The window trim wasn't too bad. I started with the middle window. I ran two very long pieces of all thread through the center holes on the top and bottom portion of the trim rings with the poly-carbonate sandwiched between the two trim rings. It helped having an extra set of hands. I then did two nuts as jamb nuts on each of the pieces of all thread, on the inside part of the trailer. I used another nut from the outside of each all thread rod to tighten the whole sandwich together. The jamb nuts sucked the inner trim ring into place, I just had to double check to make sure everything stayed lined up. Once I had the center tightened together I put a couple of long bolts with nuts through the next holes and tightened the nuts to pull it in. After that, I pulled the center all threads out and replaced them with the final bolts. I did that from the center out, alternating left then right. Install a long bolt to suck it in, remove previous long bolt and replace with final short bolts.

It was a lot easier than trying to install my prefabbed roof/ceiling by myself :? I built it on the floor and then lifted it into place. I also managed to install it upside down, which I didn't catch until after screwing and gluing it into place. I think that's the biggest downside of working solo... there's not usually anyone to catch your mistakes until they're well established. The roof/ceiling upside down isn't the end of the world, but if I'd done it right then I would have a nice crown for shedding rain instead of a small valley that tends to collect water. I did seal the heck out of everything up there.

I've learned a lot building this trailer, my next one should go much better. :thumbsup:

One other issue that I ran across on this last trip was that I finally bottomed out my suspension, and the tire does indeed make a wee little bit of contact with the fender. I've got the material to make a new spring hanger for up forward, so I'm planning on moving the forward mounting point down 1" and forward 1/2". I'm pretty sure it happened when I hit a pothole on the freeway. It was a harder hit than planned because by the time I realized that it wasn't a shadow I didn't have many choices other than hitting it full bore or trying to swerve. I've been very impressed with the towing manners of the trailer. I don't consider myself all that experienced at towing, but the trailer has just been great in that regard. We had a pretty good outflow this past week from the Fraser Valley, which meant that I was dealing with a lot of crosswind across the farmland stretches of the highway and the trailer just shrugged it off and stayed right behind me where it belonged. Buffeting when passing big rigs was non existent. I read all these horror stories about people needing weight distribution hitches and how sketchy the braking is and how the trailer pushes them around and I can't help but feel that we went the right direction with our trailer. It's truly a joy to travel with.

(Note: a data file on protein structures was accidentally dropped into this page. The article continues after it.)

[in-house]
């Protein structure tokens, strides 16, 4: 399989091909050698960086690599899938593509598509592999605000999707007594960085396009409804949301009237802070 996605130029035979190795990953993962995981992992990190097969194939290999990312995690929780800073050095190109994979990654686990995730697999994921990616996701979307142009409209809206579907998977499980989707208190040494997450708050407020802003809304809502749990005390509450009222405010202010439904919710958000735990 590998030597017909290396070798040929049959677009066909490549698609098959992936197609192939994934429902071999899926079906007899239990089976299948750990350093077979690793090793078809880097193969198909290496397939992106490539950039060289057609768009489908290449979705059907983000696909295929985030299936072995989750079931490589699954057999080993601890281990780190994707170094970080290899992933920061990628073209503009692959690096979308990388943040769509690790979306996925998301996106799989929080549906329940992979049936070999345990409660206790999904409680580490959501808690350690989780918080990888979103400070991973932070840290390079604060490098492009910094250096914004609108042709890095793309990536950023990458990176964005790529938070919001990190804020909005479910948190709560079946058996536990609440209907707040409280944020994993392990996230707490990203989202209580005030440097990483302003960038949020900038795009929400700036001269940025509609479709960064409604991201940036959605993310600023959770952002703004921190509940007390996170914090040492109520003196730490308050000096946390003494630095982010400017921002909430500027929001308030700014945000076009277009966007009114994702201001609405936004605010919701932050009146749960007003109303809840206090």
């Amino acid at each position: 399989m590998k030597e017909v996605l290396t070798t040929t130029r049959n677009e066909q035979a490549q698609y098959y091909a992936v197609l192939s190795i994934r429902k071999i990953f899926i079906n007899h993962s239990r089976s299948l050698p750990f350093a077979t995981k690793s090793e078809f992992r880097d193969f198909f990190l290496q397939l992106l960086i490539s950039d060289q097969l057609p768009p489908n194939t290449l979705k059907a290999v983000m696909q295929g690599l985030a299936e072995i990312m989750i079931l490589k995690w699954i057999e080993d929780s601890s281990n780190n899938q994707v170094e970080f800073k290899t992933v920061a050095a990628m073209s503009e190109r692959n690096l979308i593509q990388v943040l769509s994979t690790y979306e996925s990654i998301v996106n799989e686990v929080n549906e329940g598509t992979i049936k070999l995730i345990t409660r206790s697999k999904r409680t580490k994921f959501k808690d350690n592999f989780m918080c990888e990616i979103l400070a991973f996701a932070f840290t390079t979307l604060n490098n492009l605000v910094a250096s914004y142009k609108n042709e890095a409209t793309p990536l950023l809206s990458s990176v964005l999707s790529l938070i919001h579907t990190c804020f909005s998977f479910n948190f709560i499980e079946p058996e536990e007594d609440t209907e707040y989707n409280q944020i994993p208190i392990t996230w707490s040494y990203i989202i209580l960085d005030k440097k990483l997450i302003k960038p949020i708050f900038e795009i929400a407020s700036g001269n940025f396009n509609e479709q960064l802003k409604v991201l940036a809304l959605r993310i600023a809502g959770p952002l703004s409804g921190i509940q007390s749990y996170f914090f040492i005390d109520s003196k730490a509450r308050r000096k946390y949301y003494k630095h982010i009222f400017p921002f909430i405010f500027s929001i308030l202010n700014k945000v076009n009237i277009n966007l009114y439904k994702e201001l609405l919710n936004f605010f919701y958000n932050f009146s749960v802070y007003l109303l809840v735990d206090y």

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Re: Rough Road Raindrop

Postby tony.latham » Sun Mar 03, 2019 8:48 pm

Louisd75 wrote:
tony.latham wrote:Louis:

Here are the best pictures I have of the propane bottle in the wild:


Thanks for the pics. I've been staring at a paint roller all day and seeing your 'drop gives them a bit of relief. That trim around the front windows must have been a bear.

:thinking:

Tony


I dunno... I could stare at a paint roller for quite a while if it meant I was getting a new shop :thinking: